GLEN, JOHN – THE WILD GEESE DVD
LIKE FALLING OFF A PLANE
Just before directing the first of five James Bond Films (For Our Eyes Only,
followed by Octopussy, A View to a Kill, The Living Daylights, Licence to Kill),
John Glen had the dual role of editor and 2nd unit director on the 1978 British
action adventure, The Wild Geese. On the eve of the film’s release on DVD, Glen
was holidaying in Perth, and spoke to Andrew L. Urban, recalling one of his
trademark shots – several parachutists jumping from the back of a plane.
The weather in Perth is overcast as John Glen takes the call for our interview.
The faint rattle of tea cups forms a soothing background noise. His voice is
friendly, with a comfortable, mid-class English accent. You can hear it on the
DVD’s audio commentary which he shares with one of the film’s five big stars,
Roger Moore, and legendary producer Euan Lloyd.
"very keen to address the politics of South Africa"
“Lloyd was very keen to address the politics of South Africa – it was at the
time of apartheid – in dialogue,” says Glen. “I argued that we shouldn’t lecture
the audience, and to keep it short. As editor, it was up to me to keep it in
bounds.” The result is that there are politics in the dialogue in a couple of
scenes near the end, but as Glen says, it’s kept ‘within bounds’.
The story has many elements that resonate today: A British multinational company
led by billionaire Sir Edward Matherson (Stewart Granger) plots the overthrow of
a vicious African despot and engages a team of veteran mercenaries led by
Colonel Allen Faulkner (Richard Burton) for the job. Faulkner recruits master
planner Rafer Janders (Richard Harris), pilot Shawn Fynn (Roger Moore), South
African Lieutenant Pieter Coetze (Hardy Kruger) and some soldiers. Their task is
to rescue the critically ill and imprisoned Julius Limbani (Winston Ntshona)
leader of the opposition, before he is executed. But after the success of their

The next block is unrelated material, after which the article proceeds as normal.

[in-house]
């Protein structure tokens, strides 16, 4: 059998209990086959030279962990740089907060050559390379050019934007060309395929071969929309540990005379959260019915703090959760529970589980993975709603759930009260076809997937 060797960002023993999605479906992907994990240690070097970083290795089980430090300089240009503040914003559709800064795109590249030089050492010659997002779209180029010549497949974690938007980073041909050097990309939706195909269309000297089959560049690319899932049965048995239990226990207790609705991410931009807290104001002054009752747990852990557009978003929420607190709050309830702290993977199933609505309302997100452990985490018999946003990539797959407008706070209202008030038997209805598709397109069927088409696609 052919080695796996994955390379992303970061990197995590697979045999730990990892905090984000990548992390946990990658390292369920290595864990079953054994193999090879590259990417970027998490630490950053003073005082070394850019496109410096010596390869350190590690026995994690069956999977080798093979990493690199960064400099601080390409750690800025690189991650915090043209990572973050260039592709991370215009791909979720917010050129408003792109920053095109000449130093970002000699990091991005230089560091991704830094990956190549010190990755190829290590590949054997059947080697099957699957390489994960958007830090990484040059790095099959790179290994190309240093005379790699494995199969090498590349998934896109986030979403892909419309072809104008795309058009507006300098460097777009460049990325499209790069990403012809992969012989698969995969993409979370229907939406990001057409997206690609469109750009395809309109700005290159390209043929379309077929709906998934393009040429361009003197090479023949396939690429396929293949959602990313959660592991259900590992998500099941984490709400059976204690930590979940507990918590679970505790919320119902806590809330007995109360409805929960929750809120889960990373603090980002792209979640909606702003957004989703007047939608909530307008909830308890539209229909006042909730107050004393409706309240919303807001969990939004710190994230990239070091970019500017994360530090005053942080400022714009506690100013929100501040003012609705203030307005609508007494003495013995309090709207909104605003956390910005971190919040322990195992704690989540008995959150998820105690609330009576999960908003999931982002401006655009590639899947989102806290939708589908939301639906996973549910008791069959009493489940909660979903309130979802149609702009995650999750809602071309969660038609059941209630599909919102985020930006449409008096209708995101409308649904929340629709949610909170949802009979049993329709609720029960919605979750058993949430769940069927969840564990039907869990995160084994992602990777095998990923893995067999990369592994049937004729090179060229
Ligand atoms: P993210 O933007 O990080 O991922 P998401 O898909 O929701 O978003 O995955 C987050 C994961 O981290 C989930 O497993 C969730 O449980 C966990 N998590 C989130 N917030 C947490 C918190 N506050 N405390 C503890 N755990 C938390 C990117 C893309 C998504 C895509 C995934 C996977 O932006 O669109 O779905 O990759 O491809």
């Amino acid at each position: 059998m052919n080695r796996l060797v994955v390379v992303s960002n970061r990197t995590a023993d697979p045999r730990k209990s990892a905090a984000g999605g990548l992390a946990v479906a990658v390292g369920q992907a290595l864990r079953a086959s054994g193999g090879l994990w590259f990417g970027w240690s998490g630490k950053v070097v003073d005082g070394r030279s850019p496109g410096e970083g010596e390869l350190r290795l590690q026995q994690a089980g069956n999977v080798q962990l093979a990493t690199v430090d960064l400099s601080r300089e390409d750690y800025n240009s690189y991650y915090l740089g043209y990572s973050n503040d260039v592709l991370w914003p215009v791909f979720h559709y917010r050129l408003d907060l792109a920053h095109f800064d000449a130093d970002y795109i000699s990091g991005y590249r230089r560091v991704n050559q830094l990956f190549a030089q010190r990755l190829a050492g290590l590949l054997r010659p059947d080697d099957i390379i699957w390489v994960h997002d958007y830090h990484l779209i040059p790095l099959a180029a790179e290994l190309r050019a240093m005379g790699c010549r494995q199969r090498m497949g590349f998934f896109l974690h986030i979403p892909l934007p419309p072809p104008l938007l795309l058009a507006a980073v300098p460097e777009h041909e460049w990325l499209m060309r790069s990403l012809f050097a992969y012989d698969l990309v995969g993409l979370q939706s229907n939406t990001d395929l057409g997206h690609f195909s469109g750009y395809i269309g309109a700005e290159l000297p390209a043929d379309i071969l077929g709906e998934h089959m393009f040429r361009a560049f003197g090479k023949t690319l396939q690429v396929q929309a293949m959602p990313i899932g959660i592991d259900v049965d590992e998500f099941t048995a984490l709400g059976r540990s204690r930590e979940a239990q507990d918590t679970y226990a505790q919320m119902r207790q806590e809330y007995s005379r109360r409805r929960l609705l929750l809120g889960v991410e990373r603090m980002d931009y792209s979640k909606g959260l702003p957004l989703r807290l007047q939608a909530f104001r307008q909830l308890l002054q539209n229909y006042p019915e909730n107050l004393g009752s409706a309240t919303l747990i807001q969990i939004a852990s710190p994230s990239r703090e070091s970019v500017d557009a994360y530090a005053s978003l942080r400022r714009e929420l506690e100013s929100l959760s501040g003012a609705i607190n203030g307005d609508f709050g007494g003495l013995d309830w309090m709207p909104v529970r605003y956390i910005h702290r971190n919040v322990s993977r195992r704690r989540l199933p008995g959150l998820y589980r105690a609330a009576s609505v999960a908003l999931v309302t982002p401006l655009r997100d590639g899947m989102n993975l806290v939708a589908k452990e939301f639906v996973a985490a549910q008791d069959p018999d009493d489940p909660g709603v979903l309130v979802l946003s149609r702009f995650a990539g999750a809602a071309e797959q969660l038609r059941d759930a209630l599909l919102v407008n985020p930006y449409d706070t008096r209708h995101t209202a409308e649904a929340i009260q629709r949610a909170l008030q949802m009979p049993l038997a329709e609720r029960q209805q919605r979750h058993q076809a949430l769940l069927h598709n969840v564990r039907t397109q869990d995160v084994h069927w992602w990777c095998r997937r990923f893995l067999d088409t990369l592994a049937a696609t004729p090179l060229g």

operation, their employer does a shady deal with the ruling dictator, cutting
off the team and leaving it to its own devices in its efforts to escape.
In one of the early scenes, Roger Moore’ Fynn confronts a drug dealer and his
henchman in a hotel room. After some unpleasantries, he shoots the henchman and
then forces the drug dealer to eat a packet of cocaine – which Fynn has spiked
with strychnine. The man dies quickly, but painfully. “I thought the scene gave
him some character,” says Glen. “It showed Fynn to be ruthless, in a just cause.
Of course, the message has plenty of relevance today.”
It’s one of the most confronting scenes in the film, which has surprisingly
little violence per se, at least by today’s standards. The first half is
concerned with establishment of the story, the recruiting of the men and their
preparations. It’s only when they are parachuted in to Africa that the action
And it’s this scene that John Glen is still most proud of as 2nd unit director.
The men jumping from the Hercules transport form a striking pattern like a
string of pearls, as they fall from the back of the plane. The shot was modelled
on a similar shot he devised a year earlier, as 2nd unit director on The Spy Who
Loved Me, his fourth film with Roger Moore. (“When we started shooting The Wild
Geese,” says Glen, “Roger came up to me and said ‘Am I in your contract, or are
you in mine?!”
"devised a banking manoeuvre"
The shot – which can be studied at length on the DVD of the Wild Geese – was
taken from a Cessna in which Glen and the camera flew. This was not the ideal
aircraft for filming the shot, because of its low wings. To avoid getting the
wing of the Cessna in shot, Glen devised a banking manoeuvre which would clear
the wings of the frame as the men jumped from the Hercules ahead.
The AD in the Hercules was to signal Glen before the men jumped so he could
initiate camera turn over. With the unreliability of radio communications, Glen
instructed the young man to throw a newspaper out of the Hercules as a signal
for Glen to start the camera rolling to get his shot. “But as I watched, I
thought I saw something falling out, and then I wasn’t sure if it was the
newspaper … you know, it’s a flimsy thing flapping about in the wind behind a
large plane …Anyway, I got turn over and seconds later the men started jumping.”
It’s been fun revisiting the film, he says. “Euan rang me one day and said he
was going to record a commentary for the DVD with Roger, was I coming? I asked
if there was any money it, and he said no, laughing. We’re good friends and we
had a great morning. Roger even brought his daughter Debbie along. So we just
sat in the studio side by side and improvised.”
Published December 8, 2005
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